Romance novels are among the most popular types of fiction, and it’s not hard to see why. Who doesn’t love a love story? There’s something reliable about a good romance novel.
Since romance novels tend to be marketed toward women, and the plots skew emotional rather than action-oriented, there is still stigma around the genre. But there shouldn’t be!
A good romance is super comforting. Even when life is complicated, you know that the characters in a romance novel are going to overcome their difficulties and end up together. It’s that reliable, solid structure that keeps readers coming back again and again.
This is also what makes romance novels so lucrative. Romance is currently the most profitable genre in fiction, leading the industry at a whopping 1.4 billion dollars in revenue, according to Bookstr.com.
In this article, we’re going to go over how to get started writing romance novels:
By the end, you’ll be ready to get started writing whatever romance novel your heart desires!
Meet-Cute: Picking an Idea
The first step in writing any story is coming up with an idea. Think about the things you love to see in romance. Are you into love at first sight, or do you prefer enemies-to-lovers? Slow burn, or instant attraction? What are the tags you reach for when you’re looking for fanfiction?
Romances are the perfect space to explore fantasies, and working with your own is a great place to start. It’s true of all genres that you should write something you’re passionate about. Readers can tell if the author’s excited!
Review some of your favorite romance media and do some brainstorming to generate your own ideas. If you’re still having a little trouble, don’t worry! Whether you need a novel idea or romance short story ideas, we’ve got prompts to cover all your romance prompt needs.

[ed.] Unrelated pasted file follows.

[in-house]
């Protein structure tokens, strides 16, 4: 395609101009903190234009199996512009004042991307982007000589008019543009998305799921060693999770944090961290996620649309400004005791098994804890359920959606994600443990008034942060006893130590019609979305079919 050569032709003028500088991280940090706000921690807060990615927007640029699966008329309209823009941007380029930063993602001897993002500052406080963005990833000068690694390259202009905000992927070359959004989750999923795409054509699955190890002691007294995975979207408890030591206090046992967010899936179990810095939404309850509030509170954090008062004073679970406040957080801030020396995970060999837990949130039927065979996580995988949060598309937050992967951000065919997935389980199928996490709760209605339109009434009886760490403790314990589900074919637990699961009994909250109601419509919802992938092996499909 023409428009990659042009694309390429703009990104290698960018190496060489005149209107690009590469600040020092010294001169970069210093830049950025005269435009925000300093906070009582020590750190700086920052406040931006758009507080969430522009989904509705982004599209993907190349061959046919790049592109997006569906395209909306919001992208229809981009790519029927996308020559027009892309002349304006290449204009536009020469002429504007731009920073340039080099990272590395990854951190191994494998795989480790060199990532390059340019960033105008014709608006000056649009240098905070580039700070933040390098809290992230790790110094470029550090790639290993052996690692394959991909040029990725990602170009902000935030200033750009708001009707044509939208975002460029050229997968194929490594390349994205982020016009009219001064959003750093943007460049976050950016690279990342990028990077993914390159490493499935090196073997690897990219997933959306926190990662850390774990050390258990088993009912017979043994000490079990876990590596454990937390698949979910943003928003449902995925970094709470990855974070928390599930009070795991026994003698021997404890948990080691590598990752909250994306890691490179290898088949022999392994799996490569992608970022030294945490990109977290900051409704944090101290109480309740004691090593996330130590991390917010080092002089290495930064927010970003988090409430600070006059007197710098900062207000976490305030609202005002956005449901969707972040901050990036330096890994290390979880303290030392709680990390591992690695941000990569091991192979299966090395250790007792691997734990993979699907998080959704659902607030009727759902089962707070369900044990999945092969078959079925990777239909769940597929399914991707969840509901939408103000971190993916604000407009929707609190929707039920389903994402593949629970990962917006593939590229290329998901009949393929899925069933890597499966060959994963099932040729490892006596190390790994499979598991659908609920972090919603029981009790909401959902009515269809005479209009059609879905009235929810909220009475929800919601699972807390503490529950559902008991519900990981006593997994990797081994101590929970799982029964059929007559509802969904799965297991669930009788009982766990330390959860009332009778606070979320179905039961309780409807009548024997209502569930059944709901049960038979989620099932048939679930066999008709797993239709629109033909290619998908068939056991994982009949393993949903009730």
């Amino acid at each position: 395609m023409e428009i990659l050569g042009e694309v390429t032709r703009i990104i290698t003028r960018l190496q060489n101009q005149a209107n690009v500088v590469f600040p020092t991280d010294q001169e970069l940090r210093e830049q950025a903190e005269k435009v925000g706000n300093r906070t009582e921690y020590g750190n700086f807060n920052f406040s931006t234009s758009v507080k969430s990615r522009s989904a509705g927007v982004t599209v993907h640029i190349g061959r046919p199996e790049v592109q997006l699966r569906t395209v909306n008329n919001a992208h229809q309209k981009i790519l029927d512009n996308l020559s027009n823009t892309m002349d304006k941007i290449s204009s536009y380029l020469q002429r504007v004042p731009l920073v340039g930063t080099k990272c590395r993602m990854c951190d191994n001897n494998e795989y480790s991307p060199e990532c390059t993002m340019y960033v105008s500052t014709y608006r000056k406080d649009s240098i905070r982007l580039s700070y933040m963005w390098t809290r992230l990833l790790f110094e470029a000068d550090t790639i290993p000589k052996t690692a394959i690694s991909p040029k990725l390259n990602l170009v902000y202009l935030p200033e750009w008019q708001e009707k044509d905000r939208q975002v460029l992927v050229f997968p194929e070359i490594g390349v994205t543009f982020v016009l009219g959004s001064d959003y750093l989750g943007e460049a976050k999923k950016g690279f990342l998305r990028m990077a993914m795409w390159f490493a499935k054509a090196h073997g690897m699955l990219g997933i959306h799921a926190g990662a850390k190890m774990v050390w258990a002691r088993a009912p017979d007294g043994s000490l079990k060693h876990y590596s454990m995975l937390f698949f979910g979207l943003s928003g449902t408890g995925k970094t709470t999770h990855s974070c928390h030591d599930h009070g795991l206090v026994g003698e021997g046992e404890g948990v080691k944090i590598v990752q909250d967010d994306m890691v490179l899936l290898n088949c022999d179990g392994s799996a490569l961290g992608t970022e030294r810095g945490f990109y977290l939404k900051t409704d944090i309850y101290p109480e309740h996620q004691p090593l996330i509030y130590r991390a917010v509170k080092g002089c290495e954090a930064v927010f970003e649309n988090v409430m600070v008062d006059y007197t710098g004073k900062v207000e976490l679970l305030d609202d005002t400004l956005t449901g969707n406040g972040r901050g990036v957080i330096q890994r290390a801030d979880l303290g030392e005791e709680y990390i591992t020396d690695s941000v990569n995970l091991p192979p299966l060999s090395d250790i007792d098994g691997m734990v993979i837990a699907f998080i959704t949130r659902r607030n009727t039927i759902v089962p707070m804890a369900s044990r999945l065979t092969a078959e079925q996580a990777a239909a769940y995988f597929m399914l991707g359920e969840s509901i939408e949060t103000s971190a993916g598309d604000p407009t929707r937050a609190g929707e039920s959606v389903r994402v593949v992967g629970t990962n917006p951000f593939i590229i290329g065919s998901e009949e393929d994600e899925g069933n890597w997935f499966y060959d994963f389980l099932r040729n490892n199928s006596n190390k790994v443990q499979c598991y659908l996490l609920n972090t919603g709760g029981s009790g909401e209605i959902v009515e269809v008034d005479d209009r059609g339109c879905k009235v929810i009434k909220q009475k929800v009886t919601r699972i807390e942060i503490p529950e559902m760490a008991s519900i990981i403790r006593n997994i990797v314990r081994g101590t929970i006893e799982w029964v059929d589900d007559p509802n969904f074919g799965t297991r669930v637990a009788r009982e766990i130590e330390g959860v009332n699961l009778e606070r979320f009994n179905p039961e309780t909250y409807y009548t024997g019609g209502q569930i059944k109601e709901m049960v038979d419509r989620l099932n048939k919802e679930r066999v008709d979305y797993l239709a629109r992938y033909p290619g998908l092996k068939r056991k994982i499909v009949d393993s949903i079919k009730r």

Grab your prompt, your favorite handful of tropes, or whatever else you’ve thought up. It’s time to talk about subgenre!
First Date: Pick a Subgenre
When it comes to fiction, everything’s going to have a subgenre. For example, Percy Jackson and the Olympians is middle-grade contemporary coming-of-age, but it’s also action-adventure, fantasy, and contains romantic plotlines as well. Romance is no exception to subgenres.
Subgenre is especially important to identify in romance because romance readers will tend to read within their subgenre. Some people stick exclusively to historical fiction romance, while others want only contemporary work. Maybe some readers want exclusively LGBTQ+ romances, and others want heterosexual ones.
Figuring out what subgenre you want to write is going to be crucial to forming your readership. You don’t have to worry about it too much right now—write what you want!—but familiarize yourself with what subgenres are out there and be mindful of where your book falls into those categories.
If you’re looking to turn a quick profit, you’ll want to keep a close eye on trends in subgenres. For example, in the wake of Twilight’s publication, there was a huge boom in paranormal YA romance. Trend track is more applicable for authors who write-to-market, but it’s good for every writer to keep their genre’s climate and trends in mind.
Now that you’ve got an idea and you’ve identified your story’s subgenre, let’s start putting this novel together!
Honeymoon Phase: Brainstorming and Outlining
The brainstorming and outlining process for writing a romance novel is fundamentally the same as writing any other fiction novel. For a step-by-step on how to get your novel written, as well as a free novel template and tips and tricks on how to avoid burnout, check out this article!
For romance specifically, though, there are a few things to keep in mind when it comes to your plot. Namely, your subgenre is going to be carrying a lot of the weight when it comes to what happens in your story.
Think about it: essentially every romance book follows the same arc. Two people meet, they fall in love, something prevents them from getting together, and then they overcome it to be with each other. That’s the feel-good formula that romance readers love, and it’s essential to a romance story.
This means that your variety mostly comes from your subgenre. What makes your story unique? What’s your fresh take on this classic, timeless arc? Maybe you’re writing a love story between two pirates on the open seas in the late 1800’s. Maybe your romance follows two cowboys on the American frontier. A slow-burn enemies-to-lovers historical fiction will be radically different from a love-at-first-sight contemporary romance.
Read a variety of other books published recently in your subgenre to get a sense of how readers expect these plot points to go. Obviously you don’t want to copy or plagiarize someone else’s work, but because romance novels rely heavily on following reader expectations, it’s good to have in mind what audiences are looking for when they look for your subgenre so you can take that into account while you’re plotting out your novel.
A Detour: Sex Scenes or No?